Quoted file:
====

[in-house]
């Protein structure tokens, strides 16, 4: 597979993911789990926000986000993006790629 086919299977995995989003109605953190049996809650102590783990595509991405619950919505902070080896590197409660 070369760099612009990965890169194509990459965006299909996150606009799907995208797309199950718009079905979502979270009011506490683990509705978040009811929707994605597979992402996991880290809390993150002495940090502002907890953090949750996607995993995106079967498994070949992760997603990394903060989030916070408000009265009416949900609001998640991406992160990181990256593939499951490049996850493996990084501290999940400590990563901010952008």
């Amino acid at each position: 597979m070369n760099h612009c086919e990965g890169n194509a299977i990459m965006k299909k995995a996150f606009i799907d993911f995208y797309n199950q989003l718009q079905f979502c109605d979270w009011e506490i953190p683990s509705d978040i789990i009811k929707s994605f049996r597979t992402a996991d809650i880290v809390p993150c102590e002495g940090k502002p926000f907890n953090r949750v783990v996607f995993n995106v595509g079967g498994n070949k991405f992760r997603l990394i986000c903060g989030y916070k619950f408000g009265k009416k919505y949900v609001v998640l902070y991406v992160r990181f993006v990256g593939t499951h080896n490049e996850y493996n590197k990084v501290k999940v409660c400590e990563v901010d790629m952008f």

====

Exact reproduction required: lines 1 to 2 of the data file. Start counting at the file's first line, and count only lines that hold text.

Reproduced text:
[in-house]
């Protein structure tokens, strides 16, 4: 597979993911789990926000986000993006790629 086919299977995995989003109605953190049996809650102590783990595509991405619950919505902070080896590197409660 070369760099612009990965890169194509990459965006299909996150606009799907995208797309199950718009079905979502979270009011506490683990509705978040009811929707994605597979992402996991880290809390993150002495940090502002907890953090949750996607995993995106079967498994070949992760997603990394903060989030916070408000009265009416949900609001998640991406992160990181990256593939499951490049996850493996990084501290999940400590990563901010952008």